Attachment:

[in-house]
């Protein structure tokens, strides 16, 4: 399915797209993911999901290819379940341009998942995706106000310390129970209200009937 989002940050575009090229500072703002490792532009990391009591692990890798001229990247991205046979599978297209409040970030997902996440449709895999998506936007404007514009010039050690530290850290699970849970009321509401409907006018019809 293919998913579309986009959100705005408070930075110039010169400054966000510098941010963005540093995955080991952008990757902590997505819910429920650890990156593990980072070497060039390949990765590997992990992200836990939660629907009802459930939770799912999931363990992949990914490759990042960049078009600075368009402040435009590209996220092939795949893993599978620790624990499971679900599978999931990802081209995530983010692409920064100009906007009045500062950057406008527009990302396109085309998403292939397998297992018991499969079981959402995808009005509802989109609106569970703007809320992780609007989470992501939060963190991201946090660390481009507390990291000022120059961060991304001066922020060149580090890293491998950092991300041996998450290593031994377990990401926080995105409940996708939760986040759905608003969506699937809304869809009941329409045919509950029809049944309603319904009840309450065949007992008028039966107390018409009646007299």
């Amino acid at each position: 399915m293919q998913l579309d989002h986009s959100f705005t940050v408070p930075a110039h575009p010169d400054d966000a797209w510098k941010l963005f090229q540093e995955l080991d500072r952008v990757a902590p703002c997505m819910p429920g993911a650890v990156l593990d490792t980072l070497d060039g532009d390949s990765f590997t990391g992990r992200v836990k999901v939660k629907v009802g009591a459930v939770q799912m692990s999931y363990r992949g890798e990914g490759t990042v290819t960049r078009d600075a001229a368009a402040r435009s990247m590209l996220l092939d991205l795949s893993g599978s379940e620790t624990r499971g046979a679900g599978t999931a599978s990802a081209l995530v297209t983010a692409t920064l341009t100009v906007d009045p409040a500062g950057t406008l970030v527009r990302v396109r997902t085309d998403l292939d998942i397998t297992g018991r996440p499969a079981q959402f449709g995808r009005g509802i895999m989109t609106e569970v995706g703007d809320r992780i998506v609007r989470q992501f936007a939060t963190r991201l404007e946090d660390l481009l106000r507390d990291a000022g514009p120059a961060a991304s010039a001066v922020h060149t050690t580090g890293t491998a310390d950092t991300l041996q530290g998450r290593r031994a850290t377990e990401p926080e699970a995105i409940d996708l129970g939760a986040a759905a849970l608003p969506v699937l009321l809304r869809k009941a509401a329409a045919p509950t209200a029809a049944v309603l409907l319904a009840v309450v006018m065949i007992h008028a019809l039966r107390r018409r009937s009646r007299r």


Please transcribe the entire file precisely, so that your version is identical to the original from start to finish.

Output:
[in-house]
């Protein structure tokens, strides 16, 4: 399915797209993911999901290819379940341009998942995706106000310390129970209200009937 989002940050575009090229500072703002490792532009990391009591692990890798001229990247991205046979599978297209409040970030997902996440449709895999998506936007404007514009010039050690530290850290699970849970009321509401409907006018019809 293919998913579309986009959100705005408070930075110039010169400054966000510098941010963005540093995955080991952008990757902590997505819910429920650890990156593990980072070497060039390949990765590997992990992200836990939660629907009802459930939770799912999931363990992949990914490759990042960049078009600075368009402040435009590209996220092939795949893993599978620790624990499971679900599978999931990802081209995530983010692409920064100009906007009045500062950057406008527009990302396109085309998403292939397998297992018991499969079981959402995808009005509802989109609106569970703007809320992780609007989470992501939060963190991201946090660390481009507390990291000022120059961060991304001066922020060149580090890293491998950092991300041996998450290593031994377990990401926080995105409940996708939760986040759905608003969506699937809304869809009941329409045919509950029809049944309603319904009840309450065949007992008028039966107390018409009646007299």
């Amino acid at each position: 399915m293919q998913l579309d989002h986009s959100f705005t940050v408070p930075a110039h575009p010169d400054d966000a797209w510098k941010l963005f090229q540093e995955l080991d500072r952008v990757a902590p703002c997505m819910p429920g993911a650890v990156l593990d490792t980072l070497d060039g532009d390949s990765f590997t990391g992990r992200v836990k999901v939660k629907v009802g009591a459930v939770q799912m692990s999931y363990r992949g890798e990914g490759t990042v290819t960049r078009d600075a001229a368009a402040r435009s990247m590209l996220l092939d991205l795949s893993g599978s379940e620790t624990r499971g046979a679900g599978t999931a599978s990802a081209l995530v297209t983010a692409t920064l341009t100009v906007d009045p409040a500062g950057t406008l970030v527009r990302v396109r997902t085309d998403l292939d998942i397998t297992g018991r996440p499969a079981q959402f449709g995808r009005g509802i895999m989109t609106e569970v995706g703007d809320r992780i998506v609007r989470q992501f936007a939060t963190r991201l404007e946090d660390l481009l106000r507390d990291a000022g514009p120059a961060a991304s010039a001066v922020h060149t050690t580090g890293t491998a310390d950092t991300l041996q530290g998450r290593r031994a850290t377990e990401p926080e699970a995105i409940d996708l129970g939760a986040a759905a849970l608003p969506v699937l009321l809304r869809k009941a509401a329409a045919p509950t209200a029809a049944v309603l409907l319904a009840v309450v006018m065949i007992h008028a019809l039966r107390r018409r009937s009646r007299r």